On Functional Dependencies.
Posted by: Juan Casanova
Date: January 25, 2012 10:26AM
Hello, my first post in this forum (and probably one of the last too).
First, let me briefly introduce myself; I am a 20 year old Computer Science and Mathematics student and passionate who has been working at his first job in the sector for the past 6 months. The doubt and question I am going to ask has been inside my head since the moment I studied the formal relational database paradigm and at the same time the implementation of SQL for it.
I know this is not a forum for this kind of questions. This is a forum about MySQL, not about the SQL standard (and as far as I have been able to read, functional dependencies are not even a part of the SQL standard); and this subforum is about constraints within MySQL, not about functional dependencies, but it is what is most similar to functional dependencies, I guess.
Now onto the topic itself. I have always wondered, as I said, why in hell does SQL not offer the possibility to define functional dependencies and use them for all the different things they could be used?
As far as I see it, you could analyse it like this.
Advantages of having functional dependencies:
- Would allow for more clearly defined meanings and constraints of databases.
- Same as foreign keys allow you to make sure that the database data is consistent within the meaning of your universe, functional dependencies would further allow for this. It would be harder to "fuck up" with the data.
- Auto-normalization of the database would be doable, as there are well thought algorithms for doing this knowing the functional dependencies. In the cases where the amount of data is very high and normalization makes database treatment too slow, you could simply skip auto-normalization; or possibly add a more complex algorithm with parameters setting up "how much normalization" you wish to put on your database. Overall, having the possibility of auto-normalizing would never be bad and would for sure be good in certain cases (it would not be unused, for small databases at least it would be highly recommendable).
* Search and index efficiency.
- This is probably by long the most important advantage. Imagine a database table where you have a column named "Type" and a column named "Subtype". It is not far-fetched to think (and imagine in this particular case it is like that) that you have the functional dependency Subtype -> Type. That is, subtypes are actually sub - types of the types, you can't have the same subtype for two different types. Without functional dependencies, the database has no information about the relationship between these 2 columns. Now, you could make 2 indexes, one for Type and one for Subtype; or you could make a compound index of (Type, Subtype). Now imagine the functional dependencies are more complex, and you have yet another third column Class, with the functional dependency Subtype -> Class; and no relationship between Type and Class.
The result is that you can make 3 simple indexes, 2 compound-indexes or just leave one of the columns un-indexed.
Now, if you had functional dependencies, you could exclusively define the index on Subtype and still use it partially for searchs or joins on the Type or Class columns. Imagine you had Subtype indexed and you wanted to join the table with antoher table through the Type column. You could create a temporary table with the Subtype and Type of each register of your table ordered by subtype (this would be simply extending the index by adding the Type column, order 1.000.000); then proceed to do the linear search through Type on that table, and once you found a row with a matching Type, you know that all the rows with the same Subtype have therefore the same Type and can bulk-join them as your table is ordered by Subtype. Then simply continue to linearly look for more matching Types.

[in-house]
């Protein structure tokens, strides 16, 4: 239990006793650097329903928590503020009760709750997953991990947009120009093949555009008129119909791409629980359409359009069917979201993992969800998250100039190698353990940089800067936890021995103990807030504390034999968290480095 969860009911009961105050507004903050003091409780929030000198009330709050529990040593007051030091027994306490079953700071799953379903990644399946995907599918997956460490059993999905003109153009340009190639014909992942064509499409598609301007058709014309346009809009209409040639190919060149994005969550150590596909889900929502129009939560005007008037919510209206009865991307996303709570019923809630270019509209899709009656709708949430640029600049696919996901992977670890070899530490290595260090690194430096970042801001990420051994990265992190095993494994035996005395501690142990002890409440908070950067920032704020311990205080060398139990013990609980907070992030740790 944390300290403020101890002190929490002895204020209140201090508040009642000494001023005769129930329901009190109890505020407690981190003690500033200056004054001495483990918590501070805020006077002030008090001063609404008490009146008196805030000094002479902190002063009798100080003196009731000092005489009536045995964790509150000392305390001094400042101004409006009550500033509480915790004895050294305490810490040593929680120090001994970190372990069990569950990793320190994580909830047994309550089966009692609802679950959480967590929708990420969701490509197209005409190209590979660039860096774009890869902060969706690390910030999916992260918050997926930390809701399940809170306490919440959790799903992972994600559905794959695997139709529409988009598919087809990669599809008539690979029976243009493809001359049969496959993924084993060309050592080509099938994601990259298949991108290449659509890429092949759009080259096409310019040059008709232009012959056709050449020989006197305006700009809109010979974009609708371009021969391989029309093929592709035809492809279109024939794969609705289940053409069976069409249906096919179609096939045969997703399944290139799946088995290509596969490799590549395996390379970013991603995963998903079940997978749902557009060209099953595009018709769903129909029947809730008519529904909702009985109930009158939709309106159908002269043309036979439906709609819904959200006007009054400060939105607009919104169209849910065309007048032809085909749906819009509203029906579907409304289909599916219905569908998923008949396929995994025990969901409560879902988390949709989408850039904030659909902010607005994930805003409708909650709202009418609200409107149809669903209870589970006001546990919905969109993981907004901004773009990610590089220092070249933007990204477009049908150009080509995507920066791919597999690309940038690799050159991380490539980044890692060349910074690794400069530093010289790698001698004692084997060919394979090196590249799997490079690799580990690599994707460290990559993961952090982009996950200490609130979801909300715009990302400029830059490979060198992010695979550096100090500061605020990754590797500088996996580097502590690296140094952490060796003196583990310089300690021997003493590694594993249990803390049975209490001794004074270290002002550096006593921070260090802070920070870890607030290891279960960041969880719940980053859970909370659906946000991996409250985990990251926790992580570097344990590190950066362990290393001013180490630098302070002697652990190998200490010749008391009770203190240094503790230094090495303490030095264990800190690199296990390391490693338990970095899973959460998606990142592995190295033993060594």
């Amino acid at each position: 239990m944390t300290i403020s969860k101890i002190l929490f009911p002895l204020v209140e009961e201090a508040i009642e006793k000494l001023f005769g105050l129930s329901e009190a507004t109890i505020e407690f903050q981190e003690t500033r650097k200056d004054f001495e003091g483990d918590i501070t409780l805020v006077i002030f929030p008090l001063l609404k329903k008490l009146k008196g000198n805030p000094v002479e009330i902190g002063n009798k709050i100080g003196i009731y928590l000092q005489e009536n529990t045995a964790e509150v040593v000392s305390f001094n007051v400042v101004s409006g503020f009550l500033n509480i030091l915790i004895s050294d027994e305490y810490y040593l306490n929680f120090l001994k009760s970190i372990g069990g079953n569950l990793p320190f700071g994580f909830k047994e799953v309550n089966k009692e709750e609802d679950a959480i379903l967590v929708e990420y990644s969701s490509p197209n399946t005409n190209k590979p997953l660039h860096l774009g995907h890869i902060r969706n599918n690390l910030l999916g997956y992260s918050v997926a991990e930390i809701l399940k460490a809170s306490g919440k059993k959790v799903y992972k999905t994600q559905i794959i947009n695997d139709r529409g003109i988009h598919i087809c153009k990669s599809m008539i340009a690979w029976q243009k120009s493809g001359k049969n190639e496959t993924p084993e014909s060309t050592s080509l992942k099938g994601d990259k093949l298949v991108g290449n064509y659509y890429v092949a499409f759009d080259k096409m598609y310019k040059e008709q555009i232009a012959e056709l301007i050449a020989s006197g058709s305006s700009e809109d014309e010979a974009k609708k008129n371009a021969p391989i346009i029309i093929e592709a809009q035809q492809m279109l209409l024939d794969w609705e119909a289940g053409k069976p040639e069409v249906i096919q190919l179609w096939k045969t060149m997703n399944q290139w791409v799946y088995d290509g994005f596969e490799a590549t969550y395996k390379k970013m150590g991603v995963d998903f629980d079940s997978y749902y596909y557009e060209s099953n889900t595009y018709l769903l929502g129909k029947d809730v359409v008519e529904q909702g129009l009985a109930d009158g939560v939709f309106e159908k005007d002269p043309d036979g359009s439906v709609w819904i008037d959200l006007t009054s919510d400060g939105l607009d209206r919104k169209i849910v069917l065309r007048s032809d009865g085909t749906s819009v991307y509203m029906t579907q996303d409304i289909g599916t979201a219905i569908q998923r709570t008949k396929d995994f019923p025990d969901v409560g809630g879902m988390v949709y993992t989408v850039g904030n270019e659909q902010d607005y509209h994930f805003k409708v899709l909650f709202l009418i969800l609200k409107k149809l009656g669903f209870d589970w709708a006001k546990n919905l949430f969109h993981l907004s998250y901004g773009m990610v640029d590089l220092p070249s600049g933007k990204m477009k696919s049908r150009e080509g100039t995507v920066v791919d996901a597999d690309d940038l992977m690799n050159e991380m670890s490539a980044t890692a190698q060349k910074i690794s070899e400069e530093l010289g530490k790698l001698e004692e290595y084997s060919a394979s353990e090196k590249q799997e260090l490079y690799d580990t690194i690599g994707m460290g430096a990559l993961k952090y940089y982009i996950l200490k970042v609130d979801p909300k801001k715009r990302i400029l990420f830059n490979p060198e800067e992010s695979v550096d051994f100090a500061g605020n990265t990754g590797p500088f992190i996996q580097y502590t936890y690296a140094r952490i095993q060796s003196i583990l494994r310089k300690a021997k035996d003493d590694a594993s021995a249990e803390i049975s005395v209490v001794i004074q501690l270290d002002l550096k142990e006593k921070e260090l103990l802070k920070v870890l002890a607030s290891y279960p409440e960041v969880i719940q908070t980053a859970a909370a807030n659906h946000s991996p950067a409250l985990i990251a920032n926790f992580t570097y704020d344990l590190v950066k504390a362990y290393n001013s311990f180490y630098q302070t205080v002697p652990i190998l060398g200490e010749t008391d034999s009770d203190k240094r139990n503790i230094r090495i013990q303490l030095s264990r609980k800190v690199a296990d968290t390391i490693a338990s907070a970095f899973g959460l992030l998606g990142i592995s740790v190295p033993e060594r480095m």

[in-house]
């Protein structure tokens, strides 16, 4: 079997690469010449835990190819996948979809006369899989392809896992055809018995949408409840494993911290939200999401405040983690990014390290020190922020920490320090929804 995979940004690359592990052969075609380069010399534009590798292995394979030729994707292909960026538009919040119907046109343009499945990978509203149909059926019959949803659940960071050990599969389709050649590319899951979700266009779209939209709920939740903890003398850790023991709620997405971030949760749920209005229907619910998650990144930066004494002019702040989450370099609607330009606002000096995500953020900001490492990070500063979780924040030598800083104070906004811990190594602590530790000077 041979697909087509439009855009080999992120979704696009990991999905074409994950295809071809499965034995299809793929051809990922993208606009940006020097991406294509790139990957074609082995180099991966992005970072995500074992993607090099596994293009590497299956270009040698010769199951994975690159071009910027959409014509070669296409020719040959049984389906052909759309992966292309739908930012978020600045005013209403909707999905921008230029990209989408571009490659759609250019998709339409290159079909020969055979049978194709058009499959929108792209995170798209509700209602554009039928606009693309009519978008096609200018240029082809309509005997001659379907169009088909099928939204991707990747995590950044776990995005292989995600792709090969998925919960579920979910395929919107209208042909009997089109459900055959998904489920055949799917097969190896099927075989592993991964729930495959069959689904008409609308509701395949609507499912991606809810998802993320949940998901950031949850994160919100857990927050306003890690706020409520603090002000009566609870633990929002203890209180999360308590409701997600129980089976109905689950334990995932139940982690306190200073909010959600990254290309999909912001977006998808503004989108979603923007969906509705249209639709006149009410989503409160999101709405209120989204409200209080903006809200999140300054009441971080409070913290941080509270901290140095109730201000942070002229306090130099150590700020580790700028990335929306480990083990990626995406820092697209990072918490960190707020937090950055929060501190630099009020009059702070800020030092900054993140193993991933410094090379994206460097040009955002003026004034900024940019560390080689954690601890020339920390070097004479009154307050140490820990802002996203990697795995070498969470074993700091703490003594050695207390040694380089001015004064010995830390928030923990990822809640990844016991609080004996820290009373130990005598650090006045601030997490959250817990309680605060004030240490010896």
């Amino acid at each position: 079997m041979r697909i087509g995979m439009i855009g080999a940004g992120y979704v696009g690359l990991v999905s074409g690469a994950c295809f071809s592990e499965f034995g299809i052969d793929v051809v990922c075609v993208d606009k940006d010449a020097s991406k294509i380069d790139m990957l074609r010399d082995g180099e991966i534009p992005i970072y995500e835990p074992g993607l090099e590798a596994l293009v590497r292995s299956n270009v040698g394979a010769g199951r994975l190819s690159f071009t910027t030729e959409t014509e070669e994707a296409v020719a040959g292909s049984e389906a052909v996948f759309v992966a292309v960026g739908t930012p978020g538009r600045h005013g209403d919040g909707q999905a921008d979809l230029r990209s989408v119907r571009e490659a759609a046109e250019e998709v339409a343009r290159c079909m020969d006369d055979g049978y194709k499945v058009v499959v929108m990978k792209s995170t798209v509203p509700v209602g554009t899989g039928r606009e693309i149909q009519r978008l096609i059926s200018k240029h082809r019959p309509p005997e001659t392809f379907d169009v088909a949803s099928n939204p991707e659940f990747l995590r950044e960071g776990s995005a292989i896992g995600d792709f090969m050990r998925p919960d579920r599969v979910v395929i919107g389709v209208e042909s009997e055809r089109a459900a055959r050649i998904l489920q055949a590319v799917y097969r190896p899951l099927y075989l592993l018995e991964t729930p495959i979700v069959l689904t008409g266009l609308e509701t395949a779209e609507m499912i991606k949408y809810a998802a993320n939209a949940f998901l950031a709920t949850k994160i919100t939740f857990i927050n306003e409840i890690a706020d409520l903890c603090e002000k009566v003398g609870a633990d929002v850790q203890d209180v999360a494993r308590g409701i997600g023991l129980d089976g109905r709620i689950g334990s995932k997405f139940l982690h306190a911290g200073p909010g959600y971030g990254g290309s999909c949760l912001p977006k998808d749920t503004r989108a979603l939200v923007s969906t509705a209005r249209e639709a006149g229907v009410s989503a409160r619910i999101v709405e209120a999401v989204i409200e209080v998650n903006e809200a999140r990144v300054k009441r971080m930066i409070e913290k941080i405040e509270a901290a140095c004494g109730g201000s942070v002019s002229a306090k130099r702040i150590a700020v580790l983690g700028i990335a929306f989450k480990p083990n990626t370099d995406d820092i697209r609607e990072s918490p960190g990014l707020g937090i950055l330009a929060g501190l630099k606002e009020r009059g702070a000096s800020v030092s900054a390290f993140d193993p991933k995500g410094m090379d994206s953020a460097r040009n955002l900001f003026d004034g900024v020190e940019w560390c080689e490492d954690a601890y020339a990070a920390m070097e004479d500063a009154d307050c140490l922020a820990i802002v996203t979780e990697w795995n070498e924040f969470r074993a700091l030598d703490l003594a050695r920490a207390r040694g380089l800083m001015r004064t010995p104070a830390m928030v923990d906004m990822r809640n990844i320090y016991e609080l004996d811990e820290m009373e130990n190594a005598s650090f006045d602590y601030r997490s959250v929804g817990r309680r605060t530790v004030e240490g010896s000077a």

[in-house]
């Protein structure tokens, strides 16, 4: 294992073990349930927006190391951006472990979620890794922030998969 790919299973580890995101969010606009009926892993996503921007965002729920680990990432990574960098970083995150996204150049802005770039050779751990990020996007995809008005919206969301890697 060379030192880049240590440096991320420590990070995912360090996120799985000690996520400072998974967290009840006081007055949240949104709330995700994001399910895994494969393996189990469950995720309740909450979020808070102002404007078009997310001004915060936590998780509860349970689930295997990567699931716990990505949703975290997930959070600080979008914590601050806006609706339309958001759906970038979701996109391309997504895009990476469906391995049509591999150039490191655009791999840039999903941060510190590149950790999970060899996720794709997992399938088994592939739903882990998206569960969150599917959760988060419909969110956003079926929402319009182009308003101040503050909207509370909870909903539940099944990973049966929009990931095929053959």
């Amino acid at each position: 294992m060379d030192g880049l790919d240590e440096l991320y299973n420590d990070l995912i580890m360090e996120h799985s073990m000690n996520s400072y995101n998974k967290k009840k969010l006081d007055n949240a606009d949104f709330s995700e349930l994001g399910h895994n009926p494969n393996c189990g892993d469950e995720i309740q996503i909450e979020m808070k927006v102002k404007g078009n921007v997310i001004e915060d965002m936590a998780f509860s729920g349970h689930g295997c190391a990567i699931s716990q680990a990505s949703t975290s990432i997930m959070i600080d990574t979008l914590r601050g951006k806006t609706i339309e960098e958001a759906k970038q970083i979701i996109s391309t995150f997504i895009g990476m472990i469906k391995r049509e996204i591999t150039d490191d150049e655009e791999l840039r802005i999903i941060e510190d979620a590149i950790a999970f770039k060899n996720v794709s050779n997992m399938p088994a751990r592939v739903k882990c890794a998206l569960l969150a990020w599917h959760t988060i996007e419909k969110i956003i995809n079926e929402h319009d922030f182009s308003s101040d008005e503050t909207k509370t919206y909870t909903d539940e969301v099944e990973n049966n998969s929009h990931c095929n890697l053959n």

In the opposite case. B -> A, C -> A. You could have the index only in A; and the efficiency gain wouldn't be that big, but you could still, to search by B, do a linear search on B until you found an equivalence. Therefore, you know that all other ocurrences of that value b will have a specific value a on the A column (the one that matched). Therefore, for that row of the <<other>> column you can restrict the search to the subset which has a on the A column, which you can separate because A is indexed, and later on remove the row from the <<other>> table and continue the linear join. The gain here is significantly lower and probably deprecatable, but in the first case it isn't.
Disadvantages of functional dependencies:
- They are very easy to define and as defined over columns and no data needed to be "maintained" when adding/removing rows (it is a column constraint, as the way its defined); it wouldn't take much space to keep so it isn't a disadvantage on that sense.
- They can make operations slower when adding new rows, but since typically you will have an index on the left attribute of the dependency (A in A->B), it will not be that slow. You could even force this index the same way as an index is forced on a foreign key. In any case, this can be controlled by simply not overkilling functional dependencies and LETTING THE DATABASE DESIGNER THINK IF IT IS WORTH USING FUNCTIONAL DEPENDENCIES.
- You have to program the algorithms??? I don't think lazyness is a disadvantage if there are actual advantages to it.
I know that all of these things are well-known (for those that know them well) and etc... but I wanted to explain them to avoid discussing with other people afterwards about what I have already thought. Overall, I just don't understand the reasoning for simply not adding functional dependencies to SQL.
Thanks in advance for reading and for your comments.